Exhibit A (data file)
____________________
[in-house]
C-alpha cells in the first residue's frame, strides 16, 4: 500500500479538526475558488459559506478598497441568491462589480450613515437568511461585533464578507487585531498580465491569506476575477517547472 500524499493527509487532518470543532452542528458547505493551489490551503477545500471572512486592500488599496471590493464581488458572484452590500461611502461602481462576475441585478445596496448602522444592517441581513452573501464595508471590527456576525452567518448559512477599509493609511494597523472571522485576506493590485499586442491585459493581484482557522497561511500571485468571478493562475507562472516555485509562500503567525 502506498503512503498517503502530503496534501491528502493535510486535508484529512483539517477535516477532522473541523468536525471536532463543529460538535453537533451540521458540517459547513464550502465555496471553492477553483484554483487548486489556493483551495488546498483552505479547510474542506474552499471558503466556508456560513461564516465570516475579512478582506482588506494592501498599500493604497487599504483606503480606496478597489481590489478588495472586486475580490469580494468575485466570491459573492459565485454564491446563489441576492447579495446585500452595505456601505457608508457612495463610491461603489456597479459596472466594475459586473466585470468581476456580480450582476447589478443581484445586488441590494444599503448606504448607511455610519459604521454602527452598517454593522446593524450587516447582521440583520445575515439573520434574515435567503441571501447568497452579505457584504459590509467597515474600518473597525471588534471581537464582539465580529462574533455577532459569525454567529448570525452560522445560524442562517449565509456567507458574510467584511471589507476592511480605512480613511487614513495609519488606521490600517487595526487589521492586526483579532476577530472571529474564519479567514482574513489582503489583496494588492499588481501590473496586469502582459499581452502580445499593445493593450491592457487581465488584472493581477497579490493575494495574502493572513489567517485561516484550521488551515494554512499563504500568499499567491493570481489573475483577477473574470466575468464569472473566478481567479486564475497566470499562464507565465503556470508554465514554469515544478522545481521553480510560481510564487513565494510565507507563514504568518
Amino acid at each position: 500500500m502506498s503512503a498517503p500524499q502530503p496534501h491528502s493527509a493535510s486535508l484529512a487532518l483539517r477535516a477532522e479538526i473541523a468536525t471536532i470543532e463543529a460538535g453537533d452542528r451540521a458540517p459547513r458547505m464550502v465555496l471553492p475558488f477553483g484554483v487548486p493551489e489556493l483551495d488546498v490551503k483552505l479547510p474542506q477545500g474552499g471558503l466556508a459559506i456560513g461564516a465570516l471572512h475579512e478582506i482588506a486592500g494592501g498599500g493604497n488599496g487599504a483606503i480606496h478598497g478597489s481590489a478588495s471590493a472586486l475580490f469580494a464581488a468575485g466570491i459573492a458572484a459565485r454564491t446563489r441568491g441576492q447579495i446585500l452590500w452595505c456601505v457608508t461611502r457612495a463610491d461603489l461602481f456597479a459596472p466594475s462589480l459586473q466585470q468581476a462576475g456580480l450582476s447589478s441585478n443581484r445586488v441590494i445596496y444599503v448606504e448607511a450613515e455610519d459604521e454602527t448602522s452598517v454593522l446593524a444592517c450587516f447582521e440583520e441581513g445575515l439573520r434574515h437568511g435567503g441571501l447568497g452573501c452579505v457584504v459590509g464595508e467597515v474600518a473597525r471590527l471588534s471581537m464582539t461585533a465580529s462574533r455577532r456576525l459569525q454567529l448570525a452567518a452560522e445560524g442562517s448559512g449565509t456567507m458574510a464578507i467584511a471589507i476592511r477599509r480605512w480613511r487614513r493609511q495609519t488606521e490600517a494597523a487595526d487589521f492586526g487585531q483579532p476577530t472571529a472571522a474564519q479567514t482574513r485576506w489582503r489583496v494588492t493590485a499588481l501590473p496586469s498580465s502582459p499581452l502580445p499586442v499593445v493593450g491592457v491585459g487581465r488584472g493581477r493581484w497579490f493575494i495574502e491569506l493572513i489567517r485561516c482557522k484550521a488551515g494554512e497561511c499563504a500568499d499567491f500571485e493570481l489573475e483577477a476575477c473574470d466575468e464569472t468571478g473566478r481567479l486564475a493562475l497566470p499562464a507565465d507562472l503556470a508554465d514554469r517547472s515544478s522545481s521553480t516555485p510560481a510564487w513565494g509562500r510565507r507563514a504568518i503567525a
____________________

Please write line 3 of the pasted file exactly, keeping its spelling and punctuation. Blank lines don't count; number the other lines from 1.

Amino acid at each position: 500500500m502506498s503512503a498517503p500524499q502530503p496534501h491528502s493527509a493535510s486535508l484529512a487532518l483539517r477535516a477532522e479538526i473541523a468536525t471536532i470543532e463543529a460538535g453537533d452542528r451540521a458540517p459547513r458547505m464550502v465555496l471553492p475558488f477553483g484554483v487548486p493551489e489556493l483551495d488546498v490551503k483552505l479547510p474542506q477545500g474552499g471558503l466556508a459559506i456560513g461564516a465570516l471572512h475579512e478582506i482588506a486592500g494592501g498599500g493604497n488599496g487599504a483606503i480606496h478598497g478597489s481590489a478588495s471590493a472586486l475580490f469580494a464581488a468575485g466570491i459573492a458572484a459565485r454564491t446563489r441568491g441576492q447579495i446585500l452590500w452595505c456601505v457608508t461611502r457612495a463610491d461603489l461602481f456597479a459596472p466594475s462589480l459586473q466585470q468581476a462576475g456580480l450582476s447589478s441585478n443581484r445586488v441590494i445596496y444599503v448606504e448607511a450613515e455610519d459604521e454602527t448602522s452598517v454593522l446593524a444592517c450587516f447582521e440583520e441581513g445575515l439573520r434574515h437568511g435567503g441571501l447568497g452573501c452579505v457584504v459590509g464595508e467597515v474600518a473597525r471590527l471588534s471581537m464582539t461585533a465580529s462574533r455577532r456576525l459569525q454567529l448570525a452567518a452560522e445560524g442562517s448559512g449565509t456567507m458574510a464578507i467584511a471589507i476592511r477599509r480605512w480613511r487614513r493609511q495609519t488606521e490600517a494597523a487595526d487589521f492586526g487585531q483579532p476577530t472571529a472571522a474564519q479567514t482574513r485576506w489582503r489583496v494588492t493590485a499588481l501590473p496586469s498580465s502582459p499581452l502580445p499586442v499593445v493593450g491592457v491585459g487581465r488584472g493581477r493581484w497579490f493575494i495574502e491569506l493572513i489567517r485561516c482557522k484550521a488551515g494554512e497561511c499563504a500568499d499567491f500571485e493570481l489573475e483577477a476575477c473574470d466575468e464569472t468571478g473566478r481567479l486564475a493562475l497566470p499562464a507565465d507562472l503556470a508554465d514554469r517547472s515544478s522545481s521553480t516555485p510560481a510564487w513565494g509562500r510565507r507563514a504568518i503567525a